Fortunately, despite appearances the snail was not extinct. In August 2014 one of the Seychelles Islands Foundation's rangers spotted a snail when visiting a relatively inaccessible part of the atoll. Knowing of the supposed extinction of the Aldabra banded snail he realised that this seemed to be a living example of the same species. Seven snails were found in that area, including juveniles, demonstrating that a population does survive.
The Aldabra banded snail survives, but it is just one tiny population when it used to be spread across the atoll in profusion. While these survive there is room for optimism, but the species is just clinging to existence. They may be able to adapt to the changed conditions and slowly recover as long as there are no further changes. With ongoing climate change and with rising sea levels around the atoll this may be a vain hope.
Other climate change impacts
|The potential effects of climate change on the status of Seychelles frogs (Anura: Sooglossidae). Journal of Threatened Taxa 3(6). |
Abstract: The status of the Seychelles frogs of the family Sooglossidae was investigated, using monitoring data from 1993–2010, climate data from 1998–2010 and studies of populations and local climate effects. Climate monitoring at each plot covered rainfall and temperature, with leaf wetness and soil moisture being monitored additionally at one site. Analysis of the data and ecological modeling of the distribution identify geographical patterns in climate which explain the present distribution of the different sooglossid species. In addition it identifies a drying trend in the first quarter of the year which corresponds to frog population declines in mid-altitude forests. This is interpreted as evidence of an ongoing deterioration in the suitability of habitats for the frogs, with declines recorded in areas of marginal suitability. By extension it is assumed that currently optimal frog habitat is also undergoing a decline in suitability, due to early year decreases in moisture. Projected changes in climate were used to predict changes in ranges of the sooglossids over the next 90 years. This predicts significant declines, with the possible extinction of the palm frog Sooglossus pipilodryas by 2100. Accordingly all four sooglossid species should be categorised as Endangered, rather than their current status of Vulnerable.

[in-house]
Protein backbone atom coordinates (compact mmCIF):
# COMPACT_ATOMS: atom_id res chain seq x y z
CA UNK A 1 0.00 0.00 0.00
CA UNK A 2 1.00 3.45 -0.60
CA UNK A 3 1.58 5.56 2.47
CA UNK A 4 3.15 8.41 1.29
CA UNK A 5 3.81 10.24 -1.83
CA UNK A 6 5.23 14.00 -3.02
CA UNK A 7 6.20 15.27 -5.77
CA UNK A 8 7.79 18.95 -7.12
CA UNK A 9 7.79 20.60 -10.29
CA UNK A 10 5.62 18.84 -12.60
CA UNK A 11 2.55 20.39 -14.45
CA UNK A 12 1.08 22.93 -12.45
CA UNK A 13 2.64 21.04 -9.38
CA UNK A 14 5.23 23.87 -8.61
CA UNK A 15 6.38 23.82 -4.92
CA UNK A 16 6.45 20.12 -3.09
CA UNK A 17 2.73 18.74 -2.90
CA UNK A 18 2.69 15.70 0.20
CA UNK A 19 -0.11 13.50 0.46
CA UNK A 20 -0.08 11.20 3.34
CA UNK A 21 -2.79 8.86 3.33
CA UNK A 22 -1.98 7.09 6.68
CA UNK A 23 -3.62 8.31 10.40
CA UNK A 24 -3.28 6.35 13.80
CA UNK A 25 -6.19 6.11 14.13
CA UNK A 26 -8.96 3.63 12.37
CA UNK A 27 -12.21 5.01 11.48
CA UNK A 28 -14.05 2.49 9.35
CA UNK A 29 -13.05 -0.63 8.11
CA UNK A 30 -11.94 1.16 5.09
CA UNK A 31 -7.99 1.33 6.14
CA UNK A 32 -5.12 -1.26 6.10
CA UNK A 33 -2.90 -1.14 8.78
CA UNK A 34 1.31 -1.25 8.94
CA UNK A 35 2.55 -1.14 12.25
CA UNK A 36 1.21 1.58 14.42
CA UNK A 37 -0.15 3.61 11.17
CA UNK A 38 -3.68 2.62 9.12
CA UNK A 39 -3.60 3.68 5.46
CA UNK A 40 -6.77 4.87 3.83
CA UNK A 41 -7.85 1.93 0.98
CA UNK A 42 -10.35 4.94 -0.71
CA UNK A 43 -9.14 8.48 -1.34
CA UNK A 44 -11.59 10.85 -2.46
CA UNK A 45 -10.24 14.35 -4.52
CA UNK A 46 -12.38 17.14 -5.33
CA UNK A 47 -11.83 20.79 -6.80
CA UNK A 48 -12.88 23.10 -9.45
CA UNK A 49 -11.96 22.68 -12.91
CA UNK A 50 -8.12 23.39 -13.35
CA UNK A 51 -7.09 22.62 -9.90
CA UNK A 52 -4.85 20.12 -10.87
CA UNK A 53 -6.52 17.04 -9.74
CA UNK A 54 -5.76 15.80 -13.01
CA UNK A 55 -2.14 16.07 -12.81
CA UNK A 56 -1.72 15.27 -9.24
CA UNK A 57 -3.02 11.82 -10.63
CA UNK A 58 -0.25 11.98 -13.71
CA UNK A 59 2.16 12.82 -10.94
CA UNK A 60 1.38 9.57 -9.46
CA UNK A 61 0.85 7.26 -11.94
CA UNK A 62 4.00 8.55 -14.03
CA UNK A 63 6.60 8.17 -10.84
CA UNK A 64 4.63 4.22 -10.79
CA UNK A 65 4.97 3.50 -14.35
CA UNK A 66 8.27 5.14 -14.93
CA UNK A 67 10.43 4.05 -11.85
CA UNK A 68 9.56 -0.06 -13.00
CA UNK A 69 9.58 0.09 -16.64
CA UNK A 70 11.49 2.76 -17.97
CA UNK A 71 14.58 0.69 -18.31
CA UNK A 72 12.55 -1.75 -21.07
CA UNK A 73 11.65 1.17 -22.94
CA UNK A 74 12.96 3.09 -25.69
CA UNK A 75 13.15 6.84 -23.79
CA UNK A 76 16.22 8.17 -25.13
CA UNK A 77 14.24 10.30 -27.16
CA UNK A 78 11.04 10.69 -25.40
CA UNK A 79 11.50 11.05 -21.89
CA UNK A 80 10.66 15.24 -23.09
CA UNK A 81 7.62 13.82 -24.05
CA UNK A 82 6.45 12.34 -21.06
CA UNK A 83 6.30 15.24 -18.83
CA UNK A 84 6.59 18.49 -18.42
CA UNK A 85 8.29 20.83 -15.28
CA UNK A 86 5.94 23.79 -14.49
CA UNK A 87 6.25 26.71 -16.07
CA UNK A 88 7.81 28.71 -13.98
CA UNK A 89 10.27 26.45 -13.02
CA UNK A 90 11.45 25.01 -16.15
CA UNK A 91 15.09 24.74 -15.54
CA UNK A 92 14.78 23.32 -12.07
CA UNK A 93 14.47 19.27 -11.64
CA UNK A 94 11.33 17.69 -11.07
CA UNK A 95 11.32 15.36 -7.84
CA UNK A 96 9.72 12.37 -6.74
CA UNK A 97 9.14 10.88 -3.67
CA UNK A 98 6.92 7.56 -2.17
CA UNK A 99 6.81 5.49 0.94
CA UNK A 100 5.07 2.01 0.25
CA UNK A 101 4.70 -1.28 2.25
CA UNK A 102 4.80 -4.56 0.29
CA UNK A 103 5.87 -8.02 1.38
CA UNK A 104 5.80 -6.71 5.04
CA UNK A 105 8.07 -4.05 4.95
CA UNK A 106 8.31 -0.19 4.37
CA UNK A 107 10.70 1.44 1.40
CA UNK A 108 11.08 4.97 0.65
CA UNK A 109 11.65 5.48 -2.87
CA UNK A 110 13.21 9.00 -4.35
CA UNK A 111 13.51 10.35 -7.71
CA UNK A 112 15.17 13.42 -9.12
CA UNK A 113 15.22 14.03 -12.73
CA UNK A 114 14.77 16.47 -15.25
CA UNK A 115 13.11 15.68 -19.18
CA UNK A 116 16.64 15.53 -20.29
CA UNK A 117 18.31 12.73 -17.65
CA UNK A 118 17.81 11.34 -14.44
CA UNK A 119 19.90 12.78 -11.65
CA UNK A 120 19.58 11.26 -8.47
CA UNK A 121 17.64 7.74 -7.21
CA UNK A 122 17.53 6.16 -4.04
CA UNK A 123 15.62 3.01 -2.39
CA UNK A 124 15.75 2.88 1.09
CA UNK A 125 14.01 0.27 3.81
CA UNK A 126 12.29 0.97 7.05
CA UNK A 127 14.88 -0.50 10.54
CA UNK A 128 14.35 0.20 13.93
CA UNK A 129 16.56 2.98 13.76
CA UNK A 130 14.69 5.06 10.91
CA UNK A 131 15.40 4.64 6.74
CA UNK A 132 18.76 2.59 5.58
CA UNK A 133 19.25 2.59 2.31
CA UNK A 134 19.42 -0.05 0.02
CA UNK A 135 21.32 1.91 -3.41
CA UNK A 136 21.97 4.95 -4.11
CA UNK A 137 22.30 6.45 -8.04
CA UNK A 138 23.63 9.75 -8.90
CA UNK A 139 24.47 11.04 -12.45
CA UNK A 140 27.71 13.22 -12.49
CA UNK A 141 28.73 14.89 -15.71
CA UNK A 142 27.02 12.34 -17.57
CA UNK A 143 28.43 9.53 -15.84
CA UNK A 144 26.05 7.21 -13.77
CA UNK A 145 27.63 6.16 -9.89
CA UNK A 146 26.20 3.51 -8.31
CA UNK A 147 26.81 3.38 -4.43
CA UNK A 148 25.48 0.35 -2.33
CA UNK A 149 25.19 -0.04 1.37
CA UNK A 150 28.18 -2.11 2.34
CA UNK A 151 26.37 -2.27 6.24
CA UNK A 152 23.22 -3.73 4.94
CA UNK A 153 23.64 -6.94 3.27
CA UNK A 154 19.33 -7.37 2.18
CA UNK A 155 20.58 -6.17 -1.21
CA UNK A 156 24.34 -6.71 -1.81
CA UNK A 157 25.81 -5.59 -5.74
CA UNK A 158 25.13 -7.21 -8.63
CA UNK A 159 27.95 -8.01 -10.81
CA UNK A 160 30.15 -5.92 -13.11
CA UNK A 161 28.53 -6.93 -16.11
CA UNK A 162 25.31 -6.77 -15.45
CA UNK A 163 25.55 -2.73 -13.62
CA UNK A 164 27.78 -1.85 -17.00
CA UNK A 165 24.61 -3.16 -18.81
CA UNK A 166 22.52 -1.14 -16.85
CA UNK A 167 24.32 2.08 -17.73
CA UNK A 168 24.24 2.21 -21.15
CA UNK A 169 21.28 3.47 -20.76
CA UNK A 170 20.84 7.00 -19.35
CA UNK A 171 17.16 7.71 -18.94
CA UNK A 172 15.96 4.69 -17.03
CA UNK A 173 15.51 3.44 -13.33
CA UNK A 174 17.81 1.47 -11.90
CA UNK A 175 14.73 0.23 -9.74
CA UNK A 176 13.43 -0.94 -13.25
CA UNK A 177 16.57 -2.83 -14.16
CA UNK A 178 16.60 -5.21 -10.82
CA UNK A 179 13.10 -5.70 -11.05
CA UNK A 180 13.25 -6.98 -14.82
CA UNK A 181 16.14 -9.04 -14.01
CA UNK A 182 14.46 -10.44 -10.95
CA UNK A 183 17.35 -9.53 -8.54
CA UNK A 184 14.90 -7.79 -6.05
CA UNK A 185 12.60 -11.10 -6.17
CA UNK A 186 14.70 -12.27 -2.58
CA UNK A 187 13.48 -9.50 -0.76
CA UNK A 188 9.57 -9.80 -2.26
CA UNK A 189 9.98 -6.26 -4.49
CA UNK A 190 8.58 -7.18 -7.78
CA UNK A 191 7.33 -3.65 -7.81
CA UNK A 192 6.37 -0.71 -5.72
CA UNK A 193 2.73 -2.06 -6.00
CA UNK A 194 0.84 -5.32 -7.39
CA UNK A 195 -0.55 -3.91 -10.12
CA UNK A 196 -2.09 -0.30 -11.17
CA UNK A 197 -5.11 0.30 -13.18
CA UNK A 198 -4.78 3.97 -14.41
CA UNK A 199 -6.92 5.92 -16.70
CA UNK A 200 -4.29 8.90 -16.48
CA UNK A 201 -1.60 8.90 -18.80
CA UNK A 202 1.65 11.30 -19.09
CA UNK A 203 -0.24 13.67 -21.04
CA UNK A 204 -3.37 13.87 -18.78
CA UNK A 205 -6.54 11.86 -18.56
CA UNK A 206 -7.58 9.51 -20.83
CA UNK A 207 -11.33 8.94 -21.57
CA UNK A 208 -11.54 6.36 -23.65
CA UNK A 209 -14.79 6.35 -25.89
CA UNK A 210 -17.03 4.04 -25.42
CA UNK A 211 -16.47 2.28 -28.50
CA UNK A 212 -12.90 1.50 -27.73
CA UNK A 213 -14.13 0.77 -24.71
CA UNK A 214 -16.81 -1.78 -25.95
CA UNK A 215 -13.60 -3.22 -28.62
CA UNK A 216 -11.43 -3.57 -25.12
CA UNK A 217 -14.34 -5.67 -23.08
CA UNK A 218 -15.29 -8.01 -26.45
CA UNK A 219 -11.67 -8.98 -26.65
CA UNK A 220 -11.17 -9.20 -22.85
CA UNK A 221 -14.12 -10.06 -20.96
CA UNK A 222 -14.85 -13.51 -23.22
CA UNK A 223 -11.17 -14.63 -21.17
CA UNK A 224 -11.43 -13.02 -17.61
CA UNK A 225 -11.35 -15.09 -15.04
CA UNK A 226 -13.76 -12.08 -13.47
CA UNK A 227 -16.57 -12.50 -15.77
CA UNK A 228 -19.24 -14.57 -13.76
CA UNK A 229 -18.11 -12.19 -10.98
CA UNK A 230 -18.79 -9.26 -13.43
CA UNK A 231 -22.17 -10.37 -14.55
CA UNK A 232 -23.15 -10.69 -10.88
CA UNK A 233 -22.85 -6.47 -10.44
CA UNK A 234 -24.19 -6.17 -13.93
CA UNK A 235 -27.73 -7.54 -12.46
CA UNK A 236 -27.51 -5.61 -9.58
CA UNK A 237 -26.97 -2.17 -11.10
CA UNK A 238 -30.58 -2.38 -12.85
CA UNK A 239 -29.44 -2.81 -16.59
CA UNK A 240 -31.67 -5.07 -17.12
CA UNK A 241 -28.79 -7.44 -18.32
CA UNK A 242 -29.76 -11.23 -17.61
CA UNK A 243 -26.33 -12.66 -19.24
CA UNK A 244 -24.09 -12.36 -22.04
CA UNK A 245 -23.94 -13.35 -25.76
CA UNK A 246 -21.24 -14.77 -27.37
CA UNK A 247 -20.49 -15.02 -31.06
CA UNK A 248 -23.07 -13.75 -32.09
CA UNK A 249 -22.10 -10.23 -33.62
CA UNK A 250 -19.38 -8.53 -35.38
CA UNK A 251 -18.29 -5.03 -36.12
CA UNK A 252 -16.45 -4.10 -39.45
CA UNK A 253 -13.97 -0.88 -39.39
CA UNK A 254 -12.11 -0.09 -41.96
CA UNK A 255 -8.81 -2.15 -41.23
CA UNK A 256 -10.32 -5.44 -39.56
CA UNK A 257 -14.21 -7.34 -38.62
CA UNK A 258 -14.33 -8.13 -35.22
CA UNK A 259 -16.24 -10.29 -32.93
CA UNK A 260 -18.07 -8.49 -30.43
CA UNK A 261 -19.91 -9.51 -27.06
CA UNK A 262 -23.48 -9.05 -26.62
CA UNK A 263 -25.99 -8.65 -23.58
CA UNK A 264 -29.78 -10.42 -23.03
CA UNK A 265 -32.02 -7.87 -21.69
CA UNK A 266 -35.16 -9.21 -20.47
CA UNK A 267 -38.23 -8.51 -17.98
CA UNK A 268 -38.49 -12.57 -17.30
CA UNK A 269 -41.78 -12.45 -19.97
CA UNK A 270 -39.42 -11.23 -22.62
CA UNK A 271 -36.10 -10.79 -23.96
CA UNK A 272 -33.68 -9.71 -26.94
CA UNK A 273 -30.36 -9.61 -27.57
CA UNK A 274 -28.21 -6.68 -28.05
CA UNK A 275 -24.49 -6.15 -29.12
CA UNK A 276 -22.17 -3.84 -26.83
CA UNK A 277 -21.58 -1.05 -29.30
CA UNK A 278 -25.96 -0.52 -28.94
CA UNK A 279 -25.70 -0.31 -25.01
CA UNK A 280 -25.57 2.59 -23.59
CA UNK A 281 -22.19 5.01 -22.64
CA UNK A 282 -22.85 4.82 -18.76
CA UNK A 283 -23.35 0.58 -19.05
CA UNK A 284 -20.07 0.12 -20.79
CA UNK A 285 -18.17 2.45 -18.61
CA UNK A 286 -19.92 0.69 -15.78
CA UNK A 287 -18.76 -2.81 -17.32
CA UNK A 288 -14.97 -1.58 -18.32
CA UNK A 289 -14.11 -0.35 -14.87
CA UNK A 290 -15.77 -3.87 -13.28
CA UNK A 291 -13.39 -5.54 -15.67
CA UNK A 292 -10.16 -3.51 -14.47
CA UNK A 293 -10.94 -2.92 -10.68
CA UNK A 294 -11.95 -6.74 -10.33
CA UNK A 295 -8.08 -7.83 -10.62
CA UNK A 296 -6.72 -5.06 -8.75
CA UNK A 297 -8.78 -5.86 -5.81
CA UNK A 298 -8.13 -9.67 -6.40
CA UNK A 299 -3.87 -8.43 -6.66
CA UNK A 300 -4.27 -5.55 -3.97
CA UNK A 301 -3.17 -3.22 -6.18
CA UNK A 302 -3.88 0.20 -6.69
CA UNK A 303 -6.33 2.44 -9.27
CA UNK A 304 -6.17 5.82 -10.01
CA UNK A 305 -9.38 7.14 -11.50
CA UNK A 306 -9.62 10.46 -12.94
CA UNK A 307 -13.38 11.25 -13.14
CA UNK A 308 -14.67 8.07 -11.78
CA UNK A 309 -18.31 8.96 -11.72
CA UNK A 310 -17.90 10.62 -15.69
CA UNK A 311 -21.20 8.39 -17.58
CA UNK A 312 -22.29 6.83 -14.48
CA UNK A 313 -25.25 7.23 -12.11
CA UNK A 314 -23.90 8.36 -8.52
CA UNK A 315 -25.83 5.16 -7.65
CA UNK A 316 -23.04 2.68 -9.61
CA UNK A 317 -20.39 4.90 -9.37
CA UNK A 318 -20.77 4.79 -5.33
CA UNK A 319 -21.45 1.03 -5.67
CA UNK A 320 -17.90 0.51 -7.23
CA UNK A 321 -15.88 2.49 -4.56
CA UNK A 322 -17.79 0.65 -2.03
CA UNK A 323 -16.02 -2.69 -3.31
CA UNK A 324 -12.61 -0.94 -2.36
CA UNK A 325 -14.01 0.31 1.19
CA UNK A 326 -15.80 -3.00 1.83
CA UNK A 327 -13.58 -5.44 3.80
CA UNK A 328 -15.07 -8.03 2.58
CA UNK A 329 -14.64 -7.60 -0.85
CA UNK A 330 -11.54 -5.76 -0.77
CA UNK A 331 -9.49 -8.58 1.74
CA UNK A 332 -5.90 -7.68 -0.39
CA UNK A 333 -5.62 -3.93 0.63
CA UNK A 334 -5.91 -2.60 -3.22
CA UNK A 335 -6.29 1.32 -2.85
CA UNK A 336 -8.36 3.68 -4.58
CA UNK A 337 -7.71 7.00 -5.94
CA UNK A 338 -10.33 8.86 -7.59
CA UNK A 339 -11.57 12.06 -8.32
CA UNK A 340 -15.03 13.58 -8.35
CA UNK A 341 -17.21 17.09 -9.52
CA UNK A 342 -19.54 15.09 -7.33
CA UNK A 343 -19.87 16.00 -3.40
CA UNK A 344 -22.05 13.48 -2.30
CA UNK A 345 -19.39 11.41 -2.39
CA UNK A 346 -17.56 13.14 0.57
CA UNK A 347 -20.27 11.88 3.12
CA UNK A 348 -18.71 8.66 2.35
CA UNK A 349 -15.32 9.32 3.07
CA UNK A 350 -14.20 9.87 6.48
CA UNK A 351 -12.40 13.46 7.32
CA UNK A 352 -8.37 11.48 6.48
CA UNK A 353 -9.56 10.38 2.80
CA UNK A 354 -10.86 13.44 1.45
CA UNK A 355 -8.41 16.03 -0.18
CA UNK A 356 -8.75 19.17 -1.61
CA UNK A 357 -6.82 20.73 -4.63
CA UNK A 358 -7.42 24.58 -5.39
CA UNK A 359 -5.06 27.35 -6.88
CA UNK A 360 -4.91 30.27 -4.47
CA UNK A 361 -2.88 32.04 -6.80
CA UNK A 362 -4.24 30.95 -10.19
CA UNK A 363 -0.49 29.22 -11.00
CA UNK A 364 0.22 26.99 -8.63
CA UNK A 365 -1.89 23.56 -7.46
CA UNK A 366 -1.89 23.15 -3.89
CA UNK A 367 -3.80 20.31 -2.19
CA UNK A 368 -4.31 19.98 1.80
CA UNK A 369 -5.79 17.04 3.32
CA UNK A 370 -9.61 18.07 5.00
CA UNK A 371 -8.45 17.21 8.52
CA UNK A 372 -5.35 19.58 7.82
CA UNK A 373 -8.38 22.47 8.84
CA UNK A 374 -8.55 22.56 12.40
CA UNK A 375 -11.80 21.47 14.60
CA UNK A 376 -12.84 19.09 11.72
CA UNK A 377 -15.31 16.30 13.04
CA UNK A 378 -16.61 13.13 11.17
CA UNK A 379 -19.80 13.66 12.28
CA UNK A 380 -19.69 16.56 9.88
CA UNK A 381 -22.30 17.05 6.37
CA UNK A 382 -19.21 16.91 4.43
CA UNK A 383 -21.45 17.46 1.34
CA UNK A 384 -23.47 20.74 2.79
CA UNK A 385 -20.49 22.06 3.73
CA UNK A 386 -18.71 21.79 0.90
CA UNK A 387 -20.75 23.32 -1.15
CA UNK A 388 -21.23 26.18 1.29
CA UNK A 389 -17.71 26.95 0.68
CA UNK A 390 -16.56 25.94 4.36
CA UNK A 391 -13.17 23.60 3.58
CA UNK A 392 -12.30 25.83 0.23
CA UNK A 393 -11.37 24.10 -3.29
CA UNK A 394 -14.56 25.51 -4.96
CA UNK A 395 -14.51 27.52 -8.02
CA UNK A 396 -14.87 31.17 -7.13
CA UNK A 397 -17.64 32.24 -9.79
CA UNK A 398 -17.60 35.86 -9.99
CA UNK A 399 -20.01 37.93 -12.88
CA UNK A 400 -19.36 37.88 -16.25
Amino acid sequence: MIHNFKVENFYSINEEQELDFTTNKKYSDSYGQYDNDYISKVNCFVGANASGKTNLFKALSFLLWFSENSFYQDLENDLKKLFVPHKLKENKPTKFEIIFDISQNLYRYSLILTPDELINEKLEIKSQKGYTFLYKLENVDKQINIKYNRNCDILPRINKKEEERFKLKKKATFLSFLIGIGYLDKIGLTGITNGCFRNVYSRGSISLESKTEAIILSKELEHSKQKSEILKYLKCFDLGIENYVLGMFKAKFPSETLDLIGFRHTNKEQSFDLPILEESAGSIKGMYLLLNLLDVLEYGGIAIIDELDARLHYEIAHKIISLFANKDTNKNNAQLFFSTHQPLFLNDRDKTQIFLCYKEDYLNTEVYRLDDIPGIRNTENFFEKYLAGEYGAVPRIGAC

|Will climate change affect terrapin (Pelusios subniger partials andP. castanoides intergularis) conservation in Seychelles? Phelsuma 17A |